NASA Administrator Charles Bolden and science chief Astronaut John Grunsfeld discuss NASA’s human spaceflight initiatives backdropped by the service module for the Orion crew capsule being assembled at the Kennedy Space Center. Credit: Ken Kremer/kenkremer.com
NASA Administrator Charles Bolden and science chief Astronaut John Grunsfeld discuss NASA’s human spaceflight initiatives backdropped by the service module for the Orion crew capsule being assembled at the Kennedy Space Center. Credit: Ken Kremer/kenkremer.com

NASA’s Magnetospheric Multiscale Mission to Provide 1st 3-D View of Earth’s Magnetic Reconnection Process – Cleanroom visit with Bolden

NASA Administrator Charles Bolden poses with the agency’s Magnetospheric Multiscale (MMS) spacecraft, mission personnel, Goddard Center Director Chris Scolese and NASA Associate Administrator John Grunsfeld, during visit to the cleanroom at NASA’s Goddard Space Flight Center in Greenbelt, Md., on May 12, 2014. Credit: Ken Kremer- kenkremer.com
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NASA GODDARD SPACE FLIGHT CENTER, MD – NASA’s upcoming Magnetospheric Multiscale (MMS) mission is comprised of a quartet of identically instrumented observatories aimed at providing the first three-dimensional views of a fundamental process in nature known as magnetic reconnection. They were unveiled to greet NASA Administrator Charles Bolden on Monday, May 12, in a rare fully stacked arrangement inside the Goddard cleanroom.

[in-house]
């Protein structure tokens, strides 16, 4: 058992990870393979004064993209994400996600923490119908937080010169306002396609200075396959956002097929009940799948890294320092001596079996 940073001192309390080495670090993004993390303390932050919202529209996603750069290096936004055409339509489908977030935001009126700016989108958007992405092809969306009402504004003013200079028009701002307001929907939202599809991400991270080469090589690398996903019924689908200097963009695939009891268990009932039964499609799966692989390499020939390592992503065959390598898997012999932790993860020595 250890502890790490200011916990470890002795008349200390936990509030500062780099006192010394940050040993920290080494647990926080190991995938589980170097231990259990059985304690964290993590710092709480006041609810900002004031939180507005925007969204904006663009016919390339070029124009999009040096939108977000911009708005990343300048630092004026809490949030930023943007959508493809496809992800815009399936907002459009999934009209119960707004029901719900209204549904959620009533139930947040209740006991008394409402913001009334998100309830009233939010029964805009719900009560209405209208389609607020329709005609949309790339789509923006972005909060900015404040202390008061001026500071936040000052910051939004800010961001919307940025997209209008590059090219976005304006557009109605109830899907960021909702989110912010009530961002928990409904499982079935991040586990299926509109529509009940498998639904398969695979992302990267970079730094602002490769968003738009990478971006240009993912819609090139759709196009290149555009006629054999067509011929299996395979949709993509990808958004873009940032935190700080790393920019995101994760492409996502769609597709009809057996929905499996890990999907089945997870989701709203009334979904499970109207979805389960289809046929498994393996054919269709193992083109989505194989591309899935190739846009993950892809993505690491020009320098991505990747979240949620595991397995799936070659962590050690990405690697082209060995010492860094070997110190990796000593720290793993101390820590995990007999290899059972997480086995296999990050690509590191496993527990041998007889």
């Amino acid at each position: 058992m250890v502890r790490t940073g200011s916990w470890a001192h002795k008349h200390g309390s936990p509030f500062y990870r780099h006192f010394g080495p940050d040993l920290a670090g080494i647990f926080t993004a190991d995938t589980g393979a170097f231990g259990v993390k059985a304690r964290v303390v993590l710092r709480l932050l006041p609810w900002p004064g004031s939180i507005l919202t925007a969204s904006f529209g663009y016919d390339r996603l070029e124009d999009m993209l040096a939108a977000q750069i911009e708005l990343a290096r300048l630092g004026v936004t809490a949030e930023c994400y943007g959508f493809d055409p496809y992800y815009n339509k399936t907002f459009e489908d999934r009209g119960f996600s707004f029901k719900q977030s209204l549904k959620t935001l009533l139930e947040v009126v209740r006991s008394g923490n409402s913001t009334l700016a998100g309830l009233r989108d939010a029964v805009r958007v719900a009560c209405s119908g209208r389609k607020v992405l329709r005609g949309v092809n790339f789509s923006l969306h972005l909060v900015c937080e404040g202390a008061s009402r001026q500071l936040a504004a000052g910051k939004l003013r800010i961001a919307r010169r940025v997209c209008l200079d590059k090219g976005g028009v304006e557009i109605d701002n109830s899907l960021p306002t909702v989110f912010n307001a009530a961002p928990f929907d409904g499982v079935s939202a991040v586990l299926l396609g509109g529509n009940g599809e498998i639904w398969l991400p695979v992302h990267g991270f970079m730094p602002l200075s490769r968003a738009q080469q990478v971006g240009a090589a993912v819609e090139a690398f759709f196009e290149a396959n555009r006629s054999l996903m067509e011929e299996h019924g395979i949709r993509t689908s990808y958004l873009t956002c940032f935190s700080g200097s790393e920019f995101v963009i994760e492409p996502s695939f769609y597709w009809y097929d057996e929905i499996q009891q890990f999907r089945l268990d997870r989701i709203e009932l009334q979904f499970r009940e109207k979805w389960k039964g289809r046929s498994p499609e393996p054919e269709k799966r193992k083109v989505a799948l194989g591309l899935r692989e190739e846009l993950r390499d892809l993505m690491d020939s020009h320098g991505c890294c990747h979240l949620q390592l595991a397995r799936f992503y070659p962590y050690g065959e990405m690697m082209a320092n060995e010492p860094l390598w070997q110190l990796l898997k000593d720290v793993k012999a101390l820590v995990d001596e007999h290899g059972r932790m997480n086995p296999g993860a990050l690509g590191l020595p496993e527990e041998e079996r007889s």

Universe Today was on hand with NASA Administrator Bolden, Science Mission Chief John Grunsfeld and the MMS mission team at Goddard for a first hand inspection and up close look at the 20 foot tall, four spacecraft stacked configuration in the cleanroom and for briefings about the projects fundamental science goals.

“I’m visiting with the MMS team today to find out the status of this mission scheduled to fly early in 2015. It’s one of many projects here at Goddard,” NASA Administrator Bolden told me in an exclusive one-on-one interview at the MMS cleanroom.

“MMS will help us study the phenomena known as magnetic reconnection and help us understand how energy from the sun – magnetic and otherwise – affects our own life here on Earth. MMS will study what effects that process … and how the magnetosphere protects Earth.”

Magnetic reconnection is the process whereby magnetic fields around Earth connect and disconnect while explosively releasing vast amounts of energy.

Technicians work on NASA’s 20-foot-tall Magnetospheric Multiscale (MMS) mated quartet of stacked observatories in the cleanroom at NASA's Goddard Space Flight Center in Greenbelt, Md., on May 12, 2014.  Credit: Ken Kremer- kenkremer.com
Technicians work on NASA’s 20-foot-tall Magnetospheric Multiscale (MMS) mated quartet of stacked observatories in the cleanroom at NASA’s Goddard Space Flight Center in Greenbelt, Md., on May 12, 2014. Credit: Ken Kremer- kenkremer.com